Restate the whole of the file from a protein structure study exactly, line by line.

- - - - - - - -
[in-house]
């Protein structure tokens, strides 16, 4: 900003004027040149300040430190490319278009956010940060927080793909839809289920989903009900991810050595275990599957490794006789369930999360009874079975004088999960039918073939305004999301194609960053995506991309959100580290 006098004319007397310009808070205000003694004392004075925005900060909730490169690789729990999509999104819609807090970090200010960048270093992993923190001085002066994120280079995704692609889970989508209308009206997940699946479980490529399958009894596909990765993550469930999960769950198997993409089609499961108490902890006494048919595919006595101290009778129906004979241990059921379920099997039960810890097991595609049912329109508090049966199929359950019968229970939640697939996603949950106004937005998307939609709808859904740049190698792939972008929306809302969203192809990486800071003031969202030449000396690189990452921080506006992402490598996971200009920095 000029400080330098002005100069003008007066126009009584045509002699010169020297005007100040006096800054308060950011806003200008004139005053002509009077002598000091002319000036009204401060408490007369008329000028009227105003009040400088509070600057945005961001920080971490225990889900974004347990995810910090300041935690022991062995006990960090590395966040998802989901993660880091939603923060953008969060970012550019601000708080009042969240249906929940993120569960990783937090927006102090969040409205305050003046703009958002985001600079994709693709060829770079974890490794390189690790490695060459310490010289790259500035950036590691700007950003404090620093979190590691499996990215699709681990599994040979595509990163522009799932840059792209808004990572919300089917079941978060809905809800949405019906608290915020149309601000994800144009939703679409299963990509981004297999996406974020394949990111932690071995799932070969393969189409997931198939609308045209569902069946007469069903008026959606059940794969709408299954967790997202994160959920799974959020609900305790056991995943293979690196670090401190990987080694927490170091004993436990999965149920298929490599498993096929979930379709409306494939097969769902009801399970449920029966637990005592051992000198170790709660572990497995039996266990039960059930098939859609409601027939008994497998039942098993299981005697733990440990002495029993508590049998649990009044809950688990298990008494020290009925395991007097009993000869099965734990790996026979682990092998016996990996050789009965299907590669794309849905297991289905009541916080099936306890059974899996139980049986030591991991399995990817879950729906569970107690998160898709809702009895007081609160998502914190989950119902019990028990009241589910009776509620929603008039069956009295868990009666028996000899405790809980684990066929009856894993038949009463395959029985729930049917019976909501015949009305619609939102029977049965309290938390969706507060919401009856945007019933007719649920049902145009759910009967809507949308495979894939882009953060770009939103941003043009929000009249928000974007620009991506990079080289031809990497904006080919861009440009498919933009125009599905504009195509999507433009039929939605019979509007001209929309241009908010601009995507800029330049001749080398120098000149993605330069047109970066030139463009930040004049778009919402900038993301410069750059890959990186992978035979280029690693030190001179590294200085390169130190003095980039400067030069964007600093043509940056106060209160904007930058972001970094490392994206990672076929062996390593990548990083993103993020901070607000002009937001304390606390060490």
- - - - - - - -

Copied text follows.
[in-house]
């Protein structure tokens, strides 16, 4: 900003004027040149300040430190490319278009956010940060927080793909839809289920989903009900991810050595275990599957490794006789369930999360009874079975004088999960039918073939305004999301194609960053995506991309959100580290 006098004319007397310009808070205000003694004392004075925005900060909730490169690789729990999509999104819609807090970090200010960048270093992993923190001085002066994120280079995704692609889970989508209308009206997940699946479980490529399958009894596909990765993550469930999960769950198997993409089609499961108490902890006494048919595919006595101290009778129906004979241990059921379920099997039960810890097991595609049912329109508090049966199929359950019968229970939640697939996603949950106004937005998307939609709808859904740049190698792939972008929306809302969203192809990486800071003031969202030449000396690189990452921080506006992402490598996971200009920095 000029400080330098002005100069003008007066126009009584045509002699010169020297005007100040006096800054308060950011806003200008004139005053002509009077002598000091002319000036009204401060408490007369008329000028009227105003009040400088509070600057945005961001920080971490225990889900974004347990995810910090300041935690022991062995006990960090590395966040998802989901993660880091939603923060953008969060970012550019601000708080009042969240249906929940993120569960990783937090927006102090969040409205305050003046703009958002985001600079994709693709060829770079974890490794390189690790490695060459310490010289790259500035950036590691700007950003404090620093979190590691499996990215699709681990599994040979595509990163522009799932840059792209808004990572919300089917079941978060809905809800949405019906608290915020149309601000994800144009939703679409299963990509981004297999996406974020394949990111932690071995799932070969393969189409997931198939609308045209569902069946007469069903008026959606059940794969709408299954967790997202994160959920799974959020609900305790056991995943293979690196670090401190990987080694927490170091004993436990999965149920298929490599498993096929979930379709409306494939097969769902009801399970449920029966637990005592051992000198170790709660572990497995039996266990039960059930098939859609409601027939008994497998039942098993299981005697733990440990002495029993508590049998649990009044809950688990298990008494020290009925395991007097009993000869099965734990790996026979682990092998016996990996050789009965299907590669794309849905297991289905009541916080099936306890059974899996139980049986030591991991399995990817879950729906569970107690998160898709809702009895007081609160998502914190989950119902019990028990009241589910009776509620929603008039069956009295868990009666028996000899405790809980684990066929009856894993038949009463395959029985729930049917019976909501015949009305619609939102029977049965309290938390969706507060919401009856945007019933007719649920049902145009759910009967809507949308495979894939882009953060770009939103941003043009929000009249928000974007620009991506990079080289031809990497904006080919861009440009498919933009125009599905504009195509999507433009039929939605019979509007001209929309241009908010601009995507800029330049001749080398120098000149993605330069047109970066030139463009930040004049778009919402900038993301410069750059890959990186992978035979280029690693030190001179590294200085390169130190003095980039400067030069964007600093043509940056106060209160904007930058972001970094490392994206990672076929062996390593990548990083993103993020901070607000002009937001304390606390060490």